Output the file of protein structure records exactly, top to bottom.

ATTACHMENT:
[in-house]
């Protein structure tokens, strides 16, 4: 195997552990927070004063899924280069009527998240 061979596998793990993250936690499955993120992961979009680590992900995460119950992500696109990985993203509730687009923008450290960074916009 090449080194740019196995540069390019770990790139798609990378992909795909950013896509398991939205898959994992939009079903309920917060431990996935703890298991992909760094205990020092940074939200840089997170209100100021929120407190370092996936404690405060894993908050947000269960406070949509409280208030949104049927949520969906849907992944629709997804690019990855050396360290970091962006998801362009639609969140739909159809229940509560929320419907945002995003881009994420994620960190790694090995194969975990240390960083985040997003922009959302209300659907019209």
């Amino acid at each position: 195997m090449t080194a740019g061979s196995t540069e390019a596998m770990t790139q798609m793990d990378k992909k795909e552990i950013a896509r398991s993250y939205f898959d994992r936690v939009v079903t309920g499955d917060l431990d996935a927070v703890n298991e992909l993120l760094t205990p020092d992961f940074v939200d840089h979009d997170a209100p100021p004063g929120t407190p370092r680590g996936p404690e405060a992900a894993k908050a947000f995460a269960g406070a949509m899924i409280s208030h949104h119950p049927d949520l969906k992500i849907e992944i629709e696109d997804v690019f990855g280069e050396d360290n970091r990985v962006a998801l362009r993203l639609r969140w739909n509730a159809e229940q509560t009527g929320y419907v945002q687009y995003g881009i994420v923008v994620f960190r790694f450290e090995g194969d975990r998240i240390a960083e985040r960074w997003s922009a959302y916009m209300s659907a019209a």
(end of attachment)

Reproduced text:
[in-house]
């Protein structure tokens, strides 16, 4: 195997552990927070004063899924280069009527998240 061979596998793990993250936690499955993120992961979009680590992900995460119950992500696109990985993203509730687009923008450290960074916009 090449080194740019196995540069390019770990790139798609990378992909795909950013896509398991939205898959994992939009079903309920917060431990996935703890298991992909760094205990020092940074939200840089997170209100100021929120407190370092996936404690405060894993908050947000269960406070949509409280208030949104049927949520969906849907992944629709997804690019990855050396360290970091962006998801362009639609969140739909159809229940509560929320419907945002995003881009994420994620960190790694090995194969975990240390960083985040997003922009959302209300659907019209």
């Amino acid at each position: 195997m090449t080194a740019g061979s196995t540069e390019a596998m770990t790139q798609m793990d990378k992909k795909e552990i950013a896509r398991s993250y939205f898959d994992r936690v939009v079903t309920g499955d917060l431990d996935a927070v703890n298991e992909l993120l760094t205990p020092d992961f940074v939200d840089h979009d997170a209100p100021p004063g929120t407190p370092r680590g996936p404690e405060a992900a894993k908050a947000f995460a269960g406070a949509m899924i409280s208030h949104h119950p049927d949520l969906k992500i849907e992944i629709e696109d997804v690019f990855g280069e050396d360290n970091r990985v962006a998801l362009r993203l639609r969140w739909n509730a159809e229940q509560t009527g929320y419907v945002q687009y995003g881009i994420v923008v994620f960190r790694f450290e090995g194969d975990r998240i240390a960083e985040r960074w997003s922009a959302y916009m209300s659907a019209a």